August 3, 2021

New eruption of the La Cumbre volcano in the Galapagos archipelago



The La Cumbre volcano, located on Fernandina Island, west of the Ecuadorian Galapagos archipelago, began a new eruptive activity on Sunday night, Galapagos National Park reported.

In a statement, the Park added that the activity began around 18:15 local time (23:15 GMT), according to the report submitted by park rangers who carry out control work in the area of ​​Canal Bolívar and vessel personnel of tourism that carry out activities near the place.

The first images sent record a radial fissure along the southeast edge of the volcano, with lava flows descending towards the coasts.

The Summit is a shield-type volcano, with 1,476 meters high, whose last eruption was on June 17, 2018.

On Sunday afternoon, the Geophysical Institute of the National Polytechnic School warned about the increase in the seismic activity of the volcano, something characteristic prior to an eruption, so that the environmental authority was already alert, says the Galapagos National Park in the statement .

Fernandina is one of the youngest islands in the archipelago. Its ecological value is very high because its ecosystems are home to unique species such as land and marine iguanas, snakes, endemic rats, flightless cormorants or penguins.

According to the Galapagos National Park, Fernandina Island has no human population.

The Directorate of the Galapagos National Park will monitor the eruptive process and record the changes that occur in the ecosystem after the eruption of La Cumbre.

On its Twitter profile, the Geophysical Institute of the National Polytechnic School reported at least two earthquakes this Sunday on Fernandina Island, the strongest of them, of magnitude 4.65, occurred at 16:42 local time (21.42 GMT ) and four hours later, another of magnitude 3.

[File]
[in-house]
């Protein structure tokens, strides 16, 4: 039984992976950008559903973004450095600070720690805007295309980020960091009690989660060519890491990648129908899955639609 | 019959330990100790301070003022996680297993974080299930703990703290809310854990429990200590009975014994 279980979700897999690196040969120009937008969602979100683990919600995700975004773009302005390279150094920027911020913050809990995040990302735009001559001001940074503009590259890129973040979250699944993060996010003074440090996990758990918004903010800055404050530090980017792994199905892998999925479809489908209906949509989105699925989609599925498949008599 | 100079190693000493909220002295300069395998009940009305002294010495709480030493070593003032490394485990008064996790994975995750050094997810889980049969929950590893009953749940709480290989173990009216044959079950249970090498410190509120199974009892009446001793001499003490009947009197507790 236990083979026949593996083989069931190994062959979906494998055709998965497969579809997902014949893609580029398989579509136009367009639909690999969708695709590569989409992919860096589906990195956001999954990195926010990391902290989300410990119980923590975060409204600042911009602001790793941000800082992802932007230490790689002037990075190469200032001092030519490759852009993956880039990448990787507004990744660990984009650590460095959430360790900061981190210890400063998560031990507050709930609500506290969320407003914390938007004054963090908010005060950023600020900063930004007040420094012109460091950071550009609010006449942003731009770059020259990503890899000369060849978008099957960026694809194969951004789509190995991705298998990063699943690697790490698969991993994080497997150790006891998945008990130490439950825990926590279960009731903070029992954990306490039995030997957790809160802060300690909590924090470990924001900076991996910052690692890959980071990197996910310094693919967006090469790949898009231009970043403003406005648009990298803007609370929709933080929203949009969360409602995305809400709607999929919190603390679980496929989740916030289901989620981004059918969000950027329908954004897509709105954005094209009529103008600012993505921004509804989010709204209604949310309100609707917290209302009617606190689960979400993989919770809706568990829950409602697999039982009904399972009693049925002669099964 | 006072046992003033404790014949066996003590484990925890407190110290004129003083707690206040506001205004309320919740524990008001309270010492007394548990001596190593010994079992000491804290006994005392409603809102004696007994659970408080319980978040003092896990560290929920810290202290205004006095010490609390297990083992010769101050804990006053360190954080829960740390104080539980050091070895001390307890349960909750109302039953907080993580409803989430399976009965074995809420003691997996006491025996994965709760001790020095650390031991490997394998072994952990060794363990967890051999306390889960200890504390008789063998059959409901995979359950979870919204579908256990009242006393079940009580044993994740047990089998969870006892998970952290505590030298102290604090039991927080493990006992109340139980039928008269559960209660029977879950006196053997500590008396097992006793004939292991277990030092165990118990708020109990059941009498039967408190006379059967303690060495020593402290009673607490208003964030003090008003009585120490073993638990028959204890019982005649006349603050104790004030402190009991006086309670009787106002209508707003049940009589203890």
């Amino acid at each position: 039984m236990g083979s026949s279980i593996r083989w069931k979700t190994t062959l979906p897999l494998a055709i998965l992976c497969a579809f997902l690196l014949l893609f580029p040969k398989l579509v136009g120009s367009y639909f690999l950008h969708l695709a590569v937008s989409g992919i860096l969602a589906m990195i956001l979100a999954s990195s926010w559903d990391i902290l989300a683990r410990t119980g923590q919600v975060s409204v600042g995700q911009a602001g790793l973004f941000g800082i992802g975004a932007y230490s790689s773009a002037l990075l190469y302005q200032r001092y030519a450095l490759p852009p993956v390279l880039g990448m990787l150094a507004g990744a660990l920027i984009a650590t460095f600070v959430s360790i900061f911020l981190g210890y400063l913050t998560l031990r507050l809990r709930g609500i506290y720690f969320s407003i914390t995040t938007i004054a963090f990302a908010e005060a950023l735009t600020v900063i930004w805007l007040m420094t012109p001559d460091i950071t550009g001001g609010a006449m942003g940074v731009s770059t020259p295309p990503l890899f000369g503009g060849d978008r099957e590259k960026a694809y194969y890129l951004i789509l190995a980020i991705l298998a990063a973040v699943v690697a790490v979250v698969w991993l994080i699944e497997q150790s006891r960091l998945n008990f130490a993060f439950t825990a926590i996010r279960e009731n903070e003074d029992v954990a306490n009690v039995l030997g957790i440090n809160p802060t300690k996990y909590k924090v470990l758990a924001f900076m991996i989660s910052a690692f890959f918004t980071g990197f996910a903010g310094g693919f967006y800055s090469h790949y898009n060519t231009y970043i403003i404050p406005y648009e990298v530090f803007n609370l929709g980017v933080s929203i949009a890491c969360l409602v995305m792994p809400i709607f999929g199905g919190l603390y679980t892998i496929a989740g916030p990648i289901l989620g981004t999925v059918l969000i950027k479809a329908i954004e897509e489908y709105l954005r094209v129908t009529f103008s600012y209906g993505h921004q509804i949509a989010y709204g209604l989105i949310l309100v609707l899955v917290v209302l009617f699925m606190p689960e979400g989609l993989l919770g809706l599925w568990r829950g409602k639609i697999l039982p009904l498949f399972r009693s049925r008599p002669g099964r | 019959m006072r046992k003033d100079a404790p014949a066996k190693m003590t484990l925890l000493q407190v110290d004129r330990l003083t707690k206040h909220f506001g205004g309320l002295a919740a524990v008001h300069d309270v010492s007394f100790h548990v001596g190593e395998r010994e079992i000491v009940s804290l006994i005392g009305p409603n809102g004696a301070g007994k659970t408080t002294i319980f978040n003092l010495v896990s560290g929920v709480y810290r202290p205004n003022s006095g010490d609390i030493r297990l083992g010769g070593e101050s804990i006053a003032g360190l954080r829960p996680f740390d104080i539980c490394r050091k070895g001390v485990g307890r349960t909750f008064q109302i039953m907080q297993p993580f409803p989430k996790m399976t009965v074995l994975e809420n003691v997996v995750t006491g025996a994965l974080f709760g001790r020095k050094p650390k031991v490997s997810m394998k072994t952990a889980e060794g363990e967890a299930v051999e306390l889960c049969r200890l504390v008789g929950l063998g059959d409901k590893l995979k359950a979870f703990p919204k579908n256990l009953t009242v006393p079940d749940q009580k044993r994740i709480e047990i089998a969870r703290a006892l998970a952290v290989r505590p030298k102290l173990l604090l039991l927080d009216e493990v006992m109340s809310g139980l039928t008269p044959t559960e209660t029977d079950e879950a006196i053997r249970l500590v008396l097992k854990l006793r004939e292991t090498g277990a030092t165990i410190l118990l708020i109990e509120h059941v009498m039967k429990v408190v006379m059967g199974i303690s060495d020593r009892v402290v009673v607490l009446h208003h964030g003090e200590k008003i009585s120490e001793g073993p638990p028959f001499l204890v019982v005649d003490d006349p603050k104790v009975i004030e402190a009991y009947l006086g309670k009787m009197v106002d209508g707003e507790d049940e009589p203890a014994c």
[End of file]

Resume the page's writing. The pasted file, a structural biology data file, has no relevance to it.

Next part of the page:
The Galapagos Islands, the crown jewel of Ecuador for tourism, were declared in 1978 as a Natural World Heritage Site by the United Nations Educational, Scientific and Cultural Organization (Unesco).

The archipelago, located about a thousand kilometers from the Ecuadorian continental coasts, is considered a natural laboratory that allowed the English scientist Charles Darwin to develop his theory on evolution.

Ecuador is located in the Pacific Belt or Ring of Fire, which concentrates some of the most important subduction zones (sinking of tectonic plates) in the world and is the scene of strong seismic activity.

In addition to Ecuador, the Belt, which is shaped like a horseshoe, comprises a large number of countries such as Chile, Argentina, Bolivia, Peru, Colombia, Panama, Costa Rica, Nicaragua, El Salvador, Honduras, Guatemala, Mexico, the United States and Canada.

The 7.8-degree earthquake on the Richter open scale recorded on April 16, 2016 has been the strongest in recent years in Ecuador.

That natural phenomenon, which shook mainly the coastal provinces of Manabí and Esmeraldas, left more than 670 dead, thousands of people affected and millions of material losses.

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